Craig talks with Geoff Zodda on the advantages of promoting from within your firm.
Craig talks with Geoff Zodda on the advantages of promoting from within your firm.
After 9 years working for Big Law, I’ve now been working as a contractor for 2 years. I love it! It is absolutely the best gig I have found so far. By now, I have worked for several training companies (large and small). Each one has things I love and things I wish were different. So what would Utopia Training Company (UTC) look like?
Open the Books. Many years ago I read a book that absolutely inspired me: Open Book Management by John Case. It was an amazing story of a company on the verge of bankruptcy that became profitable in a short time by being totally open with the financials of the company. For instance, everyone knew what everyone made. Scary to some for sure but it builds enormous trust. So, what would this look like in UTC? I know three numbers: what you are charging the client, what gross margin you need to be make a reasonable profit, and what you are paying me.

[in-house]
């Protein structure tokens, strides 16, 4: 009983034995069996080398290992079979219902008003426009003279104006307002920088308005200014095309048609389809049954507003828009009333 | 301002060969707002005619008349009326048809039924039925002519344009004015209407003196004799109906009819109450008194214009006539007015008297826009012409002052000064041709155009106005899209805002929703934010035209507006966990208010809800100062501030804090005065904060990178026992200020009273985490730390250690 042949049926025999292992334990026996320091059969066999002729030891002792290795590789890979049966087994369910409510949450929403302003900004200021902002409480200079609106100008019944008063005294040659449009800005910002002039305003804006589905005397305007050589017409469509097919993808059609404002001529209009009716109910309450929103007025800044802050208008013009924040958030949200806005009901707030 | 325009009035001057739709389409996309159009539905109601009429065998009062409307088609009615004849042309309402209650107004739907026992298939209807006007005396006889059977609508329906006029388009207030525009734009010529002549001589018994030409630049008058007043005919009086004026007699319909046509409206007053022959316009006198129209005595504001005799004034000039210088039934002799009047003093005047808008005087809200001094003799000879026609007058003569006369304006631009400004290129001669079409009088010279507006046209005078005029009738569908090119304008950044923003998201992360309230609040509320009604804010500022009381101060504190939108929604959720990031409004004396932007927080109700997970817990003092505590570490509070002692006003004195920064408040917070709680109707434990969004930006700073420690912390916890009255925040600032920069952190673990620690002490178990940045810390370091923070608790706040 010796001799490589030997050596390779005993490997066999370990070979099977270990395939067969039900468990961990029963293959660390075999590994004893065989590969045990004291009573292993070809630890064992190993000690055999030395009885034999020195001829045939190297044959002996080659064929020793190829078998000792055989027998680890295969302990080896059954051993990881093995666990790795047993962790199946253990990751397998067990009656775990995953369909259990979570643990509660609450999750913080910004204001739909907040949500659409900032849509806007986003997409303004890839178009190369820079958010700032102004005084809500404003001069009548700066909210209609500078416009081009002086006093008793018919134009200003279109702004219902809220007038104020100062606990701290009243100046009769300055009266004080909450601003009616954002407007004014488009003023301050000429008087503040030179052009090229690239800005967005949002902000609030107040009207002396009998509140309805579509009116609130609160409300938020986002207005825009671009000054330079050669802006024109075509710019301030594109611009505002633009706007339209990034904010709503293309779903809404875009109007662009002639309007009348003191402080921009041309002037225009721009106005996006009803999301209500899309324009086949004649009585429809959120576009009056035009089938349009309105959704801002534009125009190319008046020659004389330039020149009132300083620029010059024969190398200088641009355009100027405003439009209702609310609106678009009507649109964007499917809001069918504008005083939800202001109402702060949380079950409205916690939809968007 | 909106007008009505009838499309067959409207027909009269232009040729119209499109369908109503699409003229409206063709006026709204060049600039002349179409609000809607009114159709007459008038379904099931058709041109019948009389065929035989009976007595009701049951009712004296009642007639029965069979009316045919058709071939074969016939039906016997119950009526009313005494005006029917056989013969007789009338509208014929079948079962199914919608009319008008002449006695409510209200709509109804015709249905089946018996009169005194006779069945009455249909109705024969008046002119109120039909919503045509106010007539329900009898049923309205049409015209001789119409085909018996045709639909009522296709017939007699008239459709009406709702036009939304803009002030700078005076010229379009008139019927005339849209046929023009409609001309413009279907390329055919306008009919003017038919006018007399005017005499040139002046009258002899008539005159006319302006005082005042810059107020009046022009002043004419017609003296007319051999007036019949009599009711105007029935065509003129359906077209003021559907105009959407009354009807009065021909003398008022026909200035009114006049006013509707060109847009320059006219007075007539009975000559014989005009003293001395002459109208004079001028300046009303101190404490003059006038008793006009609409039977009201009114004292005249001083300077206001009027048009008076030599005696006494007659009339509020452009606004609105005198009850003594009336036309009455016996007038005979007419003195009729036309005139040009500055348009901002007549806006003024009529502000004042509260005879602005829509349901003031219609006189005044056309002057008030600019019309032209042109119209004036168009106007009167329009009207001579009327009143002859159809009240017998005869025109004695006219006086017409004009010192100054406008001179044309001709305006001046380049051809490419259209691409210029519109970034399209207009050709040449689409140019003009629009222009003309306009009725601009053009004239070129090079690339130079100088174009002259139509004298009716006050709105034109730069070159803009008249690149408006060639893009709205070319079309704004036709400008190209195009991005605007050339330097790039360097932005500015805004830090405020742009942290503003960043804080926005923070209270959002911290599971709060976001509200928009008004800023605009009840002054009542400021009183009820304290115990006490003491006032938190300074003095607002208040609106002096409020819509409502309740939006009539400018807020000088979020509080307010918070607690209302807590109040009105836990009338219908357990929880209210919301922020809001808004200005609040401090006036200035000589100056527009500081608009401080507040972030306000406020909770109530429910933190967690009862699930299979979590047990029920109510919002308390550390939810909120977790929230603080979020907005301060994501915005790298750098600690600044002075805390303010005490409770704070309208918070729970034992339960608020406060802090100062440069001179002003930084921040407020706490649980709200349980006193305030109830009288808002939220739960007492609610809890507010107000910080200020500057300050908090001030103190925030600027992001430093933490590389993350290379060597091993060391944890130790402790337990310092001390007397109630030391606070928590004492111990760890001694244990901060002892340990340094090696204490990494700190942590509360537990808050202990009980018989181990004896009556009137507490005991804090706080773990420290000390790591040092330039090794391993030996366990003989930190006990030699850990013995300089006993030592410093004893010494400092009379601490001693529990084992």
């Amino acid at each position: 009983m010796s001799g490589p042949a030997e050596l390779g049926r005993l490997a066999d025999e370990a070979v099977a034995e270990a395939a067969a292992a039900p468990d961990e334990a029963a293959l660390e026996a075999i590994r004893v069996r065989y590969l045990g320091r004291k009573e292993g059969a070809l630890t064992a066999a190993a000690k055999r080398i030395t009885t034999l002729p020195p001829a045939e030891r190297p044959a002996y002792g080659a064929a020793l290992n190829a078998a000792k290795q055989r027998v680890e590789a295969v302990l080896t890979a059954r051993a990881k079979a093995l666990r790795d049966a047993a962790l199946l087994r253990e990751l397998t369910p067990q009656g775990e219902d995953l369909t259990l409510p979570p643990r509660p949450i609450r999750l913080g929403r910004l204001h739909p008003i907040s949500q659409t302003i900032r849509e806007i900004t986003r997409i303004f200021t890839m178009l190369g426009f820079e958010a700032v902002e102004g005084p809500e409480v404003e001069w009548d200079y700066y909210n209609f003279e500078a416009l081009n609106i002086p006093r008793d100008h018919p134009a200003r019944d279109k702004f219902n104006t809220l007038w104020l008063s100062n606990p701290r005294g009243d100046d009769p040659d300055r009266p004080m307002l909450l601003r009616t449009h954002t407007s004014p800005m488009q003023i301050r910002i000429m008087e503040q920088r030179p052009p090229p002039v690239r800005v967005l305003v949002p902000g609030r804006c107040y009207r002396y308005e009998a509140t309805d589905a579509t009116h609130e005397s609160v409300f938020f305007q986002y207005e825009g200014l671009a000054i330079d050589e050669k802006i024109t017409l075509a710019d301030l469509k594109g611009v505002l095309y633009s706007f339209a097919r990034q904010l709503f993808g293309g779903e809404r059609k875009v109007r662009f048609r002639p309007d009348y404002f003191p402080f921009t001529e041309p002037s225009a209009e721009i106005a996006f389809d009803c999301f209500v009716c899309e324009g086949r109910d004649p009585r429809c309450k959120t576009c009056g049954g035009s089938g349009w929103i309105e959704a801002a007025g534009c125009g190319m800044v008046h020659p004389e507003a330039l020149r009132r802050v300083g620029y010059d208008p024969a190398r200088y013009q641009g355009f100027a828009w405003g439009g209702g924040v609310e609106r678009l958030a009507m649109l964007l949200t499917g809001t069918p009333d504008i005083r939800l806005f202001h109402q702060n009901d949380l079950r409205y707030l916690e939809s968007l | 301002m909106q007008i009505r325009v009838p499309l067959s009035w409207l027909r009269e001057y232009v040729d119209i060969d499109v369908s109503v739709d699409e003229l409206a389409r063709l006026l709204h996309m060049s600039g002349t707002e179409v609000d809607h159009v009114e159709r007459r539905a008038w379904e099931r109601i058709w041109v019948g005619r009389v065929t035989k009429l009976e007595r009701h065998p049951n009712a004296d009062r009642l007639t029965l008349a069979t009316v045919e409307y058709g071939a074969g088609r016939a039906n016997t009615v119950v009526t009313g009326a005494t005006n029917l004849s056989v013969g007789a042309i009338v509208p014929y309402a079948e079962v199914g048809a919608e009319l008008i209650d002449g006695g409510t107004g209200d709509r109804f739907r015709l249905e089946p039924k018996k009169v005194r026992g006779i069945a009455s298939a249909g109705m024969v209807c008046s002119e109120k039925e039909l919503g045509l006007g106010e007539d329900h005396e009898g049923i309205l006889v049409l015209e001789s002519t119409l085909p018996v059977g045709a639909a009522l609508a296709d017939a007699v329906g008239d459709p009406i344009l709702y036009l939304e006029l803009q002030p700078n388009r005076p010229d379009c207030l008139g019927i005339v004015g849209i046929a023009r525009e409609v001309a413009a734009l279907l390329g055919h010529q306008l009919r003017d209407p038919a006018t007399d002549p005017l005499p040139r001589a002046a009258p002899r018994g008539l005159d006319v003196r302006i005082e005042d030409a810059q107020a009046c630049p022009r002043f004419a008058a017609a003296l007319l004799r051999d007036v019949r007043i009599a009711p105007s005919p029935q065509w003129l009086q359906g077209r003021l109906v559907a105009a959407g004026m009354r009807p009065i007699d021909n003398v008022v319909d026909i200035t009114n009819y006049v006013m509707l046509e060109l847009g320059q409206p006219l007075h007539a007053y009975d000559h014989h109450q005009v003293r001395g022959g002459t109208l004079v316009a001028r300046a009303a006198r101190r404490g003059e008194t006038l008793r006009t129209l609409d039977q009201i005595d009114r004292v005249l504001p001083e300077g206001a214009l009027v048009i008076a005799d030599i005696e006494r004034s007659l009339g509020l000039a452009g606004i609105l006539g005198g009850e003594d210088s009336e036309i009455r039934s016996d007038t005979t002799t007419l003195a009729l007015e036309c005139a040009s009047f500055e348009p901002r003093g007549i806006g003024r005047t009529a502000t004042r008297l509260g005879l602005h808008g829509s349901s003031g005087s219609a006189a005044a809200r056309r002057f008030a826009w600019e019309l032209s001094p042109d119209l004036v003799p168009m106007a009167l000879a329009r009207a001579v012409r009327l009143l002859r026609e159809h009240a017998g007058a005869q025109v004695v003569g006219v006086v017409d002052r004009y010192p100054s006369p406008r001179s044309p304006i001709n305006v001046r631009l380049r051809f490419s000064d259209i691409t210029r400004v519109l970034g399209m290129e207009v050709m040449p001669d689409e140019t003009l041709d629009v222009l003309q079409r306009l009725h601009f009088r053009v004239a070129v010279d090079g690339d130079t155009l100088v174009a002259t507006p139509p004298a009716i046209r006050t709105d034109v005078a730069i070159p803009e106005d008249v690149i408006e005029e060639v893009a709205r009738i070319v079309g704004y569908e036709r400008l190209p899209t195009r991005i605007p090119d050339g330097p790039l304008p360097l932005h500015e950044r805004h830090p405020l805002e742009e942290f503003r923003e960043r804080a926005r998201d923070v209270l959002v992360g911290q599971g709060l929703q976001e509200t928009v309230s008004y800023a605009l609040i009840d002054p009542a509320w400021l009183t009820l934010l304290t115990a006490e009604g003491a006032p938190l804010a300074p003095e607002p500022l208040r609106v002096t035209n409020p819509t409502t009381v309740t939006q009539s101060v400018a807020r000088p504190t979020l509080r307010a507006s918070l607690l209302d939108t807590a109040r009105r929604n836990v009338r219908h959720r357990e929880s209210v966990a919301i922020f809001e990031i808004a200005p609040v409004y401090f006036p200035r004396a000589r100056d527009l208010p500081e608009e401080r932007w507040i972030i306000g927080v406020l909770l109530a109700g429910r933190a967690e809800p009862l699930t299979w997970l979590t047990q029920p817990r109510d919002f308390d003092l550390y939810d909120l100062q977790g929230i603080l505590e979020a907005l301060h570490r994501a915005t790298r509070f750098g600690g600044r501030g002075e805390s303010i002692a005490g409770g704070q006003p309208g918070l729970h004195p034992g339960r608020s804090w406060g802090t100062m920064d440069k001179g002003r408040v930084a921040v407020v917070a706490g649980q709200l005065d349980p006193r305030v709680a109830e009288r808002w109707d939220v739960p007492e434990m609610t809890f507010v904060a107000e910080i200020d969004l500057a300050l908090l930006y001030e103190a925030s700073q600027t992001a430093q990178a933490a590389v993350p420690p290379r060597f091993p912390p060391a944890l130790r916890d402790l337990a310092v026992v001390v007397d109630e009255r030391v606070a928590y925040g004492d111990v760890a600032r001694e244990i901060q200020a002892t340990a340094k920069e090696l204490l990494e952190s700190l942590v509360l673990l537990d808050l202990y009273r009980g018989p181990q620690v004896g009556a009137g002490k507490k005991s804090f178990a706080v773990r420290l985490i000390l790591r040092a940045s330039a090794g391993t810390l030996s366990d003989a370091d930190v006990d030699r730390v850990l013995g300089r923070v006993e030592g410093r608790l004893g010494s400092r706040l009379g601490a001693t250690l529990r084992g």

Make the travel easy. First off, maintain a travel profile that has all my preferences and frequent flyer numbers. Then, let me know what flights and hotels you think are a good fit and give me a chance to approve or reject them. Book and pay for the flights and hotels.
Get rid of the receipts. For daily expenses, reimburse me at the Federal Per Diem rate. For ground transportation, give me a flat rate adjusted for the city I am in. On both counts this lets me spend as much or as little as I want without having to deal with the hassle of keeping receipts.